Articles | Volume 22, issue 2
01 Jan 2004
 | 01 Jan 2004

Effects of energetic electrons on the electrodynamics in the ionosphere

A. Aksnes, J. Stadsnes, G. Lu, N. Østgaard, R. R. Vondrak, D. L. Detrick, T. J. Rosenberg, G. A. Germany, and M. Schulz

Abstract. From the observations by the PIXIE and UVI cameras on board the Polar satellite, we derive global maps of the precipitating electron energy spectra from less than 1keV to 100keV. Based on the electron spectra, we generate instantaneous global maps of Hall and Pedersen conductances. The UVI camera provides good coverage of the lower electron energies contributing most to the Pedersen conductance, while PIXIE captures the high energy component of the precipitating electrons affecting the Hall conductance. By characterizing the energetic electrons from some tens of keV and up to about 100keV using PIXIE X-ray measurements, we will, in most cases, calculate a larger electron flux at higher energies than estimated from a simple extrapolation of derived electron spectra from UVI alone. Instantaneous global conductance maps derived with and without inclusion of PIXIE data have been implemented in the Assimilative Mapping of Ionospheric Electrodynamics (AMIE) procedure, to study the effects of energetic electrons on electrodynamical parameters in the ionosphere. We find that the improved electron spectral characterization using PIXIE data most often results in a larger Hall conductance and a smaller inferred electric field. In some localized regions the increase in the Hall conductance can exceed 100%. On the contrary, the Pedersen conductance remains more or less unaffected by the inclusion of the PIXIE data. The calculated polar cap potential drop may decrease more than 10%, resulting in a reduction of the estimated Joule heating integrated over the Northern Hemisphere by up to 20%. Locally, Joule heating may decrease more than 50% in some regions. We also find that the calculated energy flux by precipitating electrons increases around 5% when including the PIXIE data. Combined with the reduction of Joule heating, this results in a decrease in the ratio between Joule heating and energy flux, sometimes exceeding 25%. An investigation of the relationship between Joule heating and the AE index shows a nearly linear correspondence between the two quantities, in accordance with previous studies. However, we find lower proportionality factors than reported by others when taking geomagnetic conditions into account, ranging between 0.13 and 0.23GW/nT. We also find that the contribution from auroral particles to the energy budget is more important than most previous studies have reported.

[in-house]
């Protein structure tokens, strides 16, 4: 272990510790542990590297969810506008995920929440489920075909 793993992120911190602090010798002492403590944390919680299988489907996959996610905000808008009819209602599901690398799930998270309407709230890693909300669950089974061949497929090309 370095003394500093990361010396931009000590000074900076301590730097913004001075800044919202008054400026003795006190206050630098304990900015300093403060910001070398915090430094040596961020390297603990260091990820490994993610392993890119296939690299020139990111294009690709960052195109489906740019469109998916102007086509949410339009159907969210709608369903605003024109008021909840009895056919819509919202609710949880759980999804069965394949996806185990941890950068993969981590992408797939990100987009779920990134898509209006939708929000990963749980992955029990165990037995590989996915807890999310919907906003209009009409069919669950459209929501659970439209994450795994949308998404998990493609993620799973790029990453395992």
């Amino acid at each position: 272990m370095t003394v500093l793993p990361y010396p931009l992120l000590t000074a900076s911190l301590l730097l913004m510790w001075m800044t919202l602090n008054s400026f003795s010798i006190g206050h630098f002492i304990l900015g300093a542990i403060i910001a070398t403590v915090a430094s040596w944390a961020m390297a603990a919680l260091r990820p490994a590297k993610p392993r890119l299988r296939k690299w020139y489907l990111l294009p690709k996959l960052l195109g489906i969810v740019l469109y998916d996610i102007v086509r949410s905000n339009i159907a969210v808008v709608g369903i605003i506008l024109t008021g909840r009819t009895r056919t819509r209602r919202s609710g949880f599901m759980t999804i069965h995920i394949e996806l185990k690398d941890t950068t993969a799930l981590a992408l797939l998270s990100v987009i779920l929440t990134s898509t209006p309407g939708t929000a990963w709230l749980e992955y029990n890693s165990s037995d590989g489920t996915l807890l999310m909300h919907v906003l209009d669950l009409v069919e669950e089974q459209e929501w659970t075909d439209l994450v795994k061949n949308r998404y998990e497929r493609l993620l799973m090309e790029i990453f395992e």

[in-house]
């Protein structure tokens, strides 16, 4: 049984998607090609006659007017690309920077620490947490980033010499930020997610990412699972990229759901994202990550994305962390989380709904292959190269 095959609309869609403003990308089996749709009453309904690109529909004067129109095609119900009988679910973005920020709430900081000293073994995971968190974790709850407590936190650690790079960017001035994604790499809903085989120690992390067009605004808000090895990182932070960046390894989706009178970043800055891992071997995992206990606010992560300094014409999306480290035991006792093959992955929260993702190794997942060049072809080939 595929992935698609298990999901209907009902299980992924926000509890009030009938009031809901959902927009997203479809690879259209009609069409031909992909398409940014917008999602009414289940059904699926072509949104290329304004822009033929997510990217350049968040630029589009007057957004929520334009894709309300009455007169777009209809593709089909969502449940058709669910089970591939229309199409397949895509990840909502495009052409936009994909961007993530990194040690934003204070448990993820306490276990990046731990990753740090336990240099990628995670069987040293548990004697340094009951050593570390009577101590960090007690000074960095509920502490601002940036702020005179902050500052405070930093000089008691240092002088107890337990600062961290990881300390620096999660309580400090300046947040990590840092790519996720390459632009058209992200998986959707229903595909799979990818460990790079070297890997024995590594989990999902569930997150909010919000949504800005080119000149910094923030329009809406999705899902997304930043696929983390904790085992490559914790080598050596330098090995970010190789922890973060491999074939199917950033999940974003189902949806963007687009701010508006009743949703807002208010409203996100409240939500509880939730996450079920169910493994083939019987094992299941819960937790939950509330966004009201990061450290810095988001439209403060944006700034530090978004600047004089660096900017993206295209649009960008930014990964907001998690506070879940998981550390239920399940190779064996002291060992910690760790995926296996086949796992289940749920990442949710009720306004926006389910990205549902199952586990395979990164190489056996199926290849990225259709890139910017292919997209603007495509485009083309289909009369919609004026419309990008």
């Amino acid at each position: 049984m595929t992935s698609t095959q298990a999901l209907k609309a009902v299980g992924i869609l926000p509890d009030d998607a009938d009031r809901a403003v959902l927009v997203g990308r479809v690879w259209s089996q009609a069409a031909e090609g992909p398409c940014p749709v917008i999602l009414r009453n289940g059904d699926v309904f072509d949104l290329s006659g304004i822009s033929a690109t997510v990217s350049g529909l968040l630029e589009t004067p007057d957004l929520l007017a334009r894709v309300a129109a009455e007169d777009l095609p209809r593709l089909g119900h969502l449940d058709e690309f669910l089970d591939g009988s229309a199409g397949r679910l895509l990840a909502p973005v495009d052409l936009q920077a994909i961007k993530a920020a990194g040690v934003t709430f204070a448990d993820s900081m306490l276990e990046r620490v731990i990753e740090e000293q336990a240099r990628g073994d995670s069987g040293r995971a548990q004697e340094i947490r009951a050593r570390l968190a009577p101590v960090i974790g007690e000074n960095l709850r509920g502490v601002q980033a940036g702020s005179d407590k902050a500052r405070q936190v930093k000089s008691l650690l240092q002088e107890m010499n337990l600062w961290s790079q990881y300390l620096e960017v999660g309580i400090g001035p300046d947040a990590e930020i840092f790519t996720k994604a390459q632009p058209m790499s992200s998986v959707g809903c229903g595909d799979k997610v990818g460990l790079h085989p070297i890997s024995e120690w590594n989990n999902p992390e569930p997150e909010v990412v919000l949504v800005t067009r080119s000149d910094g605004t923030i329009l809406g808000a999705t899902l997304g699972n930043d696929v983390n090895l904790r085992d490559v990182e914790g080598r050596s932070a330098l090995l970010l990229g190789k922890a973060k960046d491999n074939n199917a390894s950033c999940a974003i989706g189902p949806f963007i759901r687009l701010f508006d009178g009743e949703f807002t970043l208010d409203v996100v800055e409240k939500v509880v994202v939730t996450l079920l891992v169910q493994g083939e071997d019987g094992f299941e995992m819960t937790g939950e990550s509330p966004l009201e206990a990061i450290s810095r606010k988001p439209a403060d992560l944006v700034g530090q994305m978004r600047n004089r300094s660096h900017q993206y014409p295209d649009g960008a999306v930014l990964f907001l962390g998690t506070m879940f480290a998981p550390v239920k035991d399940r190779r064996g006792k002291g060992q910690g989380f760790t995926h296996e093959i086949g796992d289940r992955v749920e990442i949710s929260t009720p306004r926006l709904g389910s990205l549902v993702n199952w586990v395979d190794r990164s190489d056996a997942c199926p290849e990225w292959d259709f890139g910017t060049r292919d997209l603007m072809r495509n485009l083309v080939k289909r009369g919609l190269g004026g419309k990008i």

Key words. Ionosphere (auroral ionosphere; particle precipitation) – Magnetospheric physics (storms and substorms)